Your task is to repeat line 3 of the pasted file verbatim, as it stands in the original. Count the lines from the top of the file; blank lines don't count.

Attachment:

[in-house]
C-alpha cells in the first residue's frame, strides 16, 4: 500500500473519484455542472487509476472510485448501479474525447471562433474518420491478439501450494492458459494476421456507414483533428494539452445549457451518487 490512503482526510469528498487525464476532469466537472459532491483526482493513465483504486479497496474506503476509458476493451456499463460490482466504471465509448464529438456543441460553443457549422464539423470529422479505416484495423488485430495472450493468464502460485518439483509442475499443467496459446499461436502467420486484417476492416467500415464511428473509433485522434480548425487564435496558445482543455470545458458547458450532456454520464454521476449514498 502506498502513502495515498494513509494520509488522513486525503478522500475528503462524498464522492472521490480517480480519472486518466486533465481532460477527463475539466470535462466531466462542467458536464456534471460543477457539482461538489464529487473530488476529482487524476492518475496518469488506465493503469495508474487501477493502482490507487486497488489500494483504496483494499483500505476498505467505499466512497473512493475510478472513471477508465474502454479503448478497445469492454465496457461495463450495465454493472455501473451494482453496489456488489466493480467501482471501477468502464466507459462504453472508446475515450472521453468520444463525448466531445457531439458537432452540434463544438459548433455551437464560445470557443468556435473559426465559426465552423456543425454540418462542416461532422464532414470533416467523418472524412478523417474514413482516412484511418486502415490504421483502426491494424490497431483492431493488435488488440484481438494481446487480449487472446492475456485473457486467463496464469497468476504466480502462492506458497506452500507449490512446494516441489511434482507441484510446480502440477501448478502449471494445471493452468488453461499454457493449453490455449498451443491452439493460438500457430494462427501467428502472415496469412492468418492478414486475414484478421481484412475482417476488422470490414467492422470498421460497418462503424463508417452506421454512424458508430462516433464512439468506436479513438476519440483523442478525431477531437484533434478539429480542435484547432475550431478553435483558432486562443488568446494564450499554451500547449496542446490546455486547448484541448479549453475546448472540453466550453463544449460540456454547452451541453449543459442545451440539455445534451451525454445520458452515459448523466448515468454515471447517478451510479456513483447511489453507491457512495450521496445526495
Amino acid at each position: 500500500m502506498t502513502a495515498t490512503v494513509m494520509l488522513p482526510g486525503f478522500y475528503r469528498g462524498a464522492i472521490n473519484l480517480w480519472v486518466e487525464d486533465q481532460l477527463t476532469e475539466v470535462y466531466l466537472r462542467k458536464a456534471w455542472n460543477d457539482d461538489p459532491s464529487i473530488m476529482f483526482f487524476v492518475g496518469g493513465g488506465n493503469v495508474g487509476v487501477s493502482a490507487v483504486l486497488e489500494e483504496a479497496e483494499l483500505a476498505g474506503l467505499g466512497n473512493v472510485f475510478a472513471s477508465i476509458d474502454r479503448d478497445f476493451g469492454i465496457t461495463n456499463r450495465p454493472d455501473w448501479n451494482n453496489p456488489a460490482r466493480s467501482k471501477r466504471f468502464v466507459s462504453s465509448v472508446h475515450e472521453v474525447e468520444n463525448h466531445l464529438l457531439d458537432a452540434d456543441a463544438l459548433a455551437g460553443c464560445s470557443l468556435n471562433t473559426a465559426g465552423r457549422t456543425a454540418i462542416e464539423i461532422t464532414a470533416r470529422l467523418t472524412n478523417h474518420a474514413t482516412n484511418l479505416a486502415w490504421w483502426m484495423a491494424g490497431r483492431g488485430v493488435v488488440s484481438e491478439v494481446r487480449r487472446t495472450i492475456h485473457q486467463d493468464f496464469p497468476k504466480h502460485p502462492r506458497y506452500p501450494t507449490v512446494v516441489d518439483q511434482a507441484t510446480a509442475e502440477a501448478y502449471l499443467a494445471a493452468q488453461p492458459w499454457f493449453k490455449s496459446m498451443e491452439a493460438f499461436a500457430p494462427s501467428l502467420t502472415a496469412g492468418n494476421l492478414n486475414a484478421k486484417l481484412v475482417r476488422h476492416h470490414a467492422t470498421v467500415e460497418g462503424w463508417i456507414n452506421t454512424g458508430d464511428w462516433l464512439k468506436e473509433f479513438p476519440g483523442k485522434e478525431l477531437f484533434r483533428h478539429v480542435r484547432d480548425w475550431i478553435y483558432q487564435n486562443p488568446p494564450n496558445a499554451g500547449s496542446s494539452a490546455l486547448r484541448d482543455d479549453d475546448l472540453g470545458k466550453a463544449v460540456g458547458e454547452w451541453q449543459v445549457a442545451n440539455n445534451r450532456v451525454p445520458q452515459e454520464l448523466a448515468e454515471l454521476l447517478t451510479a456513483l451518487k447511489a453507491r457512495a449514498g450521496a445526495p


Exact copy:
Amino acid at each position: 500500500m502506498t502513502a495515498t490512503v494513509m494520509l488522513p482526510g486525503f478522500y475528503r469528498g462524498a464522492i472521490n473519484l480517480w480519472v486518466e487525464d486533465q481532460l477527463t476532469e475539466v470535462y466531466l466537472r462542467k458536464a456534471w455542472n460543477d457539482d461538489p459532491s464529487i473530488m476529482f483526482f487524476v492518475g496518469g493513465g488506465n493503469v495508474g487509476v487501477s493502482a490507487v483504486l486497488e489500494e483504496a479497496e483494499l483500505a476498505g474506503l467505499g466512497n473512493v472510485f475510478a472513471s477508465i476509458d474502454r479503448d478497445f476493451g469492454i465496457t461495463n456499463r450495465p454493472d455501473w448501479n451494482n453496489p456488489a460490482r466493480s467501482k471501477r466504471f468502464v466507459s462504453s465509448v472508446h475515450e472521453v474525447e468520444n463525448h466531445l464529438l457531439d458537432a452540434d456543441a463544438l459548433a455551437g460553443c464560445s470557443l468556435n471562433t473559426a465559426g465552423r457549422t456543425a454540418i462542416e464539423i461532422t464532414a470533416r470529422l467523418t472524412n478523417h474518420a474514413t482516412n484511418l479505416a486502415w490504421w483502426m484495423a491494424g490497431r483492431g488485430v493488435v488488440s484481438e491478439v494481446r487480449r487472446t495472450i492475456h485473457q486467463d493468464f496464469p497468476k504466480h502460485p502462492r506458497y506452500p501450494t507449490v512446494v516441489d518439483q511434482a507441484t510446480a509442475e502440477a501448478y502449471l499443467a494445471a493452468q488453461p492458459w499454457f493449453k490455449s496459446m498451443e491452439a493460438f499461436a500457430p494462427s501467428l502467420t502472415a496469412g492468418n494476421l492478414n486475414a484478421k486484417l481484412v475482417r476488422h476492416h470490414a467492422t470498421v467500415e460497418g462503424w463508417i456507414n452506421t454512424g458508430d464511428w462516433l464512439k468506436e473509433f479513438p476519440g483523442k485522434e478525431l477531437f484533434r483533428h478539429v480542435r484547432d480548425w475550431i478553435y483558432q487564435n486562443p488568446p494564450n496558445a499554451g500547449s496542446s494539452a490546455l486547448r484541448d482543455d479549453d475546448l472540453g470545458k466550453a463544449v460540456g458547458e454547452w451541453q449543459v445549457a442545451n440539455n445534451r450532456v451525454p445520458q452515459e454520464l448523466a448515468e454515471l454521476l447517478t451510479a456513483l451518487k447511489a453507491r457512495a449514498g450521496a445526495p